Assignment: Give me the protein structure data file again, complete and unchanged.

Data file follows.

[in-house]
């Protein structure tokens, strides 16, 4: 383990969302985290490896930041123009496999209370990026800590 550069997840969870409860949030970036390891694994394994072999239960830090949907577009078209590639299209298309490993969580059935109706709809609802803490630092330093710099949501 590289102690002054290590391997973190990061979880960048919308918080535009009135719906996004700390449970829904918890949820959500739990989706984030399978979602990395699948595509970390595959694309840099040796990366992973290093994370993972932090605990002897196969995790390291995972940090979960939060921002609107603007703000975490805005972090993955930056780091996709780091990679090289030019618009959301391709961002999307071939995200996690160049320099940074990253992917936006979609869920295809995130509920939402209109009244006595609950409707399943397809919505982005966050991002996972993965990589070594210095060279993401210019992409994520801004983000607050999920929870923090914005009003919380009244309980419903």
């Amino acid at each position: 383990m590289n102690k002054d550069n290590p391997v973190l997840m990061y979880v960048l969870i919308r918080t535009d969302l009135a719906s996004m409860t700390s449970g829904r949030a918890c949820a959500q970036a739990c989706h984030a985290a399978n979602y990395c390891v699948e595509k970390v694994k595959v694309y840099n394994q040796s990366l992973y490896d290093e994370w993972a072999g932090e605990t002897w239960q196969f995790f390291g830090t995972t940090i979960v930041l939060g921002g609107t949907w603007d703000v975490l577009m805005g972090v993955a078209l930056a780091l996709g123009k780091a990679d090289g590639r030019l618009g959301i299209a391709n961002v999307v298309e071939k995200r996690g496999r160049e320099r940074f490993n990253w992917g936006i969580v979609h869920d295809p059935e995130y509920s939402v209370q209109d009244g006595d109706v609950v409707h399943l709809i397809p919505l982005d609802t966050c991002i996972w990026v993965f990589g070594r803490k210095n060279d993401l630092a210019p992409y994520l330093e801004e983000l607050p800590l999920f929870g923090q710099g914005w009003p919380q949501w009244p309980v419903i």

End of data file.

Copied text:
[in-house]
């Protein structure tokens, strides 16, 4: 383990969302985290490896930041123009496999209370990026800590 550069997840969870409860949030970036390891694994394994072999239960830090949907577009078209590639299209298309490993969580059935109706709809609802803490630092330093710099949501 590289102690002054290590391997973190990061979880960048919308918080535009009135719906996004700390449970829904918890949820959500739990989706984030399978979602990395699948595509970390595959694309840099040796990366992973290093994370993972932090605990002897196969995790390291995972940090979960939060921002609107603007703000975490805005972090993955930056780091996709780091990679090289030019618009959301391709961002999307071939995200996690160049320099940074990253992917936006979609869920295809995130509920939402209109009244006595609950409707399943397809919505982005966050991002996972993965990589070594210095060279993401210019992409994520801004983000607050999920929870923090914005009003919380009244309980419903």
């Amino acid at each position: 383990m590289n102690k002054d550069n290590p391997v973190l997840m990061y979880v960048l969870i919308r918080t535009d969302l009135a719906s996004m409860t700390s449970g829904r949030a918890c949820a959500q970036a739990c989706h984030a985290a399978n979602y990395c390891v699948e595509k970390v694994k595959v694309y840099n394994q040796s990366l992973y490896d290093e994370w993972a072999g932090e605990t002897w239960q196969f995790f390291g830090t995972t940090i979960v930041l939060g921002g609107t949907w603007d703000v975490l577009m805005g972090v993955a078209l930056a780091l996709g123009k780091a990679d090289g590639r030019l618009g959301i299209a391709n961002v999307v298309e071939k995200r996690g496999r160049e320099r940074f490993n990253w992917g936006i969580v979609h869920d295809p059935e995130y509920s939402v209370q209109d009244g006595d109706v609950v409707h399943l709809i397809p919505l982005d609802t966050c991002i996972w990026v993965f990589g070594r803490k210095n060279d993401l630092a210019p992409y994520l330093e801004e983000l607050p800590l999920f929870g923090q710099g914005w009003p919380q949501w009244p309980v419903i």